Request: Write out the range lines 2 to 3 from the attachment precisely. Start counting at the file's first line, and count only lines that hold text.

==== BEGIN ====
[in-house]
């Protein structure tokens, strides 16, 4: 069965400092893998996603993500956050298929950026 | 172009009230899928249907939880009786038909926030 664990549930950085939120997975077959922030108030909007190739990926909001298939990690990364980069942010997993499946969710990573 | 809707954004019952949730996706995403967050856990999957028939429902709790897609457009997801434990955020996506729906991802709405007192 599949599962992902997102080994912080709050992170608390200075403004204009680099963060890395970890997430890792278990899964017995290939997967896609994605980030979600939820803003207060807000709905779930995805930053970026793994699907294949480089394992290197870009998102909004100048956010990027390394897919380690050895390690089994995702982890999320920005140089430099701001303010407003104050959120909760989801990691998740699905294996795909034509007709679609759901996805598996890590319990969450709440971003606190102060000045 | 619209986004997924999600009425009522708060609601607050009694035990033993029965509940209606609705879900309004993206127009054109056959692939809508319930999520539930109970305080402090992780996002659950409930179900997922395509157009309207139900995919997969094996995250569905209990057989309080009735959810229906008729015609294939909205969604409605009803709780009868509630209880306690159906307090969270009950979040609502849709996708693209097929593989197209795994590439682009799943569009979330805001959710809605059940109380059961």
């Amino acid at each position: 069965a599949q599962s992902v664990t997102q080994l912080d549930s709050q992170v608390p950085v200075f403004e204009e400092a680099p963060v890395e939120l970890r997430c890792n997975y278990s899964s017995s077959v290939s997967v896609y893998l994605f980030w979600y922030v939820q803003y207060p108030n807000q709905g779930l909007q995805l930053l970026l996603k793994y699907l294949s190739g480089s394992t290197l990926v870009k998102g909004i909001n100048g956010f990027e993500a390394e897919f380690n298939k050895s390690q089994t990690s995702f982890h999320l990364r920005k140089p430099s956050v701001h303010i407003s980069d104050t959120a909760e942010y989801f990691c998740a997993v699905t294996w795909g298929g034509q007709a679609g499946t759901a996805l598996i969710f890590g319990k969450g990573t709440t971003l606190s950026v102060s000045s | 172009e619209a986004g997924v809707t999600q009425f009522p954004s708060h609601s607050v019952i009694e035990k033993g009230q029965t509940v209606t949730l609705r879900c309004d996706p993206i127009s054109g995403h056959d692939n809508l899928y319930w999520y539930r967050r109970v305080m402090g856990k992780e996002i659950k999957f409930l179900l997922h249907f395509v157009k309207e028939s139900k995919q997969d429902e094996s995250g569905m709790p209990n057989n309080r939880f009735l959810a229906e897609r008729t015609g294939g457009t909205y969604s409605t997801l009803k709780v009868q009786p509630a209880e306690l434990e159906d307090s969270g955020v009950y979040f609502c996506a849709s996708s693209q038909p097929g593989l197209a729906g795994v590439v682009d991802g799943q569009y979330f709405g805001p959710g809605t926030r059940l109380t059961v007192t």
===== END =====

């Protein structure tokens, strides 16, 4: 069965400092893998996603993500956050298929950026 | 172009009230899928249907939880009786038909926030 664990549930950085939120997975077959922030108030909007190739990926909001298939990690990364980069942010997993499946969710990573 | 809707954004019952949730996706995403967050856990999957028939429902709790897609457009997801434990955020996506729906991802709405007192 599949599962992902997102080994912080709050992170608390200075403004204009680099963060890395970890997430890792278990899964017995290939997967896609994605980030979600939820803003207060807000709905779930995805930053970026793994699907294949480089394992290197870009998102909004100048956010990027390394897919380690050895390690089994995702982890999320920005140089430099701001303010407003104050959120909760989801990691998740699905294996795909034509007709679609759901996805598996890590319990969450709440971003606190102060000045 | 619209986004997924999600009425009522708060609601607050009694035990033993029965509940209606609705879900309004993206127009054109056959692939809508319930999520539930109970305080402090992780996002659950409930179900997922395509157009309207139900995919997969094996995250569905209990057989309080009735959810229906008729015609294939909205969604409605009803709780009868509630209880306690159906307090969270009950979040609502849709996708693209097929593989197209795994590439682009799943569009979330805001959710809605059940109380059961």
């Amino acid at each position: 069965a599949q599962s992902v664990t997102q080994l912080d549930s709050q992170v608390p950085v200075f403004e204009e400092a680099p963060v890395e939120l970890r997430c890792n997975y278990s899964s017995s077959v290939s997967v896609y893998l994605f980030w979600y922030v939820q803003y207060p108030n807000q709905g779930l909007q995805l930053l970026l996603k793994y699907l294949s190739g480089s394992t290197l990926v870009k998102g909004i909001n100048g956010f990027e993500a390394e897919f380690n298939k050895s390690q089994t990690s995702f982890h999320l990364r920005k140089p430099s956050v701001h303010i407003s980069d104050t959120a909760e942010y989801f990691c998740a997993v699905t294996w795909g298929g034509q007709a679609g499946t759901a996805l598996i969710f890590g319990k969450g990573t709440t971003l606190s950026v102060s000045s | 172009e619209a986004g997924v809707t999600q009425f009522p954004s708060h609601s607050v019952i009694e035990k033993g009230q029965t509940v209606t949730l609705r879900c309004d996706p993206i127009s054109g995403h056959d692939n809508l899928y319930w999520y539930r967050r109970v305080m402090g856990k992780e996002i659950k999957f409930l179900l997922h249907f395509v157009k309207e028939s139900k995919q997969d429902e094996s995250g569905m709790p209990n057989n309080r939880f009735l959810a229906e897609r008729t015609g294939g457009t909205y969604s409605t997801l009803k709780v009868q009786p509630a209880e306690l434990e159906d307090s969270g955020v009950y979040f609502c996506a849709s996708s693209q038909p097929g593989l197209a729906g795994v590439v682009d991802g799943q569009y979330f709405g805001p959710g809605t926030r059940l109380t059961v007192t």